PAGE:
Farm Ownership Loans (Down Payment): 1.500%
    Emergency Loan (Amount of Actual Loss): 3.750 %

FSA also offers guaranteed loans through commercial lenders at rates set by those lenders.

You can find out which of these loans may be right for you by using our Farm Loan Discovery Tool (also available in Spanish).

Commodity and Storage Facility Loans
Additionally, FSA provides low-interest financing to producers to build or upgrade on-farm storage facilities and purchase handling equipment and loans that provide interim financing to help producers meet cash flow needs without having to sell their commodities when market prices are low.  Funds for these loans are provided through the Commodity Credit Corporation (CCC) and are administered by FSA.

    Commodity Loans (less than one year disbursed): 4.125%
    Farm Storage Facility Loans:
        o Three-year loan terms: 3.125%
        o Five-year loan terms: 2.875%
        o Seven-year loan terms: 2.875%
        o Ten-year loan terms: 2.750%
        o Twelve-year loan terms: 2.875%
    Sugar Storage Facility Loans (15 years): 3.125%

Pandemic and Disaster Support
FSA broadened the use of the Disaster Set Aside (DSA), normally used in the wake of natural disasters, to allow farmers with USDA farm loans who are affected by COVID-19, and are determined eligible, to have their next payment set aside. Because of the pandemic’s continued impacts, producers can apply for a second DSA for COVID-19 or a second DSA for a natural disaster for producers with an initial DSA for COVID-19. The COVID-DSA is available for borrowers with installments due before Dec. 31, 2022, and whose installment is not more than 90 days past due when the DSA request is made. The set-aside payment’s due date is moved to the final maturity date of the loan or extended up to 12 months in the case of an annual operating loan. Any principal set-aside will continue to accrue interest until it is repaid. Use of the expanded DSA program can help to improve a borrower’s cashflow in the current production cycle.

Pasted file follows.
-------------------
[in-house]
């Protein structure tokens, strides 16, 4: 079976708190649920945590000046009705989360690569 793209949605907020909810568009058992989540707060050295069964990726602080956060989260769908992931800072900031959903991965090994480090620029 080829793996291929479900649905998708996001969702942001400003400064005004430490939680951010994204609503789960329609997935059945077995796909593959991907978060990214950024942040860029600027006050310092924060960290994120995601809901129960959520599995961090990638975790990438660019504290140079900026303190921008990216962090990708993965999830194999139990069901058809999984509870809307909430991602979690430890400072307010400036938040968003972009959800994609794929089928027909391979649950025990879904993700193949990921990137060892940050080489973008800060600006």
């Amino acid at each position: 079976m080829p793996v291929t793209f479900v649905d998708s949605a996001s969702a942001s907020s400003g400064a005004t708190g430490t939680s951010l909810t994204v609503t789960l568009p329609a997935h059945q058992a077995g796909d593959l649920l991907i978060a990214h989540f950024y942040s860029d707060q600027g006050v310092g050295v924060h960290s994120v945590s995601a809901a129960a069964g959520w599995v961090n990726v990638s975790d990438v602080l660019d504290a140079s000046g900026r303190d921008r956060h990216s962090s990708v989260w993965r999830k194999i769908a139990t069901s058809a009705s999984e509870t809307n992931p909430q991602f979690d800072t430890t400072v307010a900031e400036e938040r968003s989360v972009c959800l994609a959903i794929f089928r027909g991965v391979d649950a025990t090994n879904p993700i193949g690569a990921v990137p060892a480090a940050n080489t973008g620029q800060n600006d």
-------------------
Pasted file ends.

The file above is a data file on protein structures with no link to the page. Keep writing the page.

FSA also reminds rural communities, farmers and ranchers, families and small businesses affected by the year’s winter storms, drought, hurricanes and other natural disasters that USDA has programs that provide assistance. USDA staff in the regional, state and county offices are prepared to deliver a variety of program flexibilities and other assistance to agricultural producers and impacted communities. Many programs are available without an official disaster designation, including several risk management and disaster recovery options.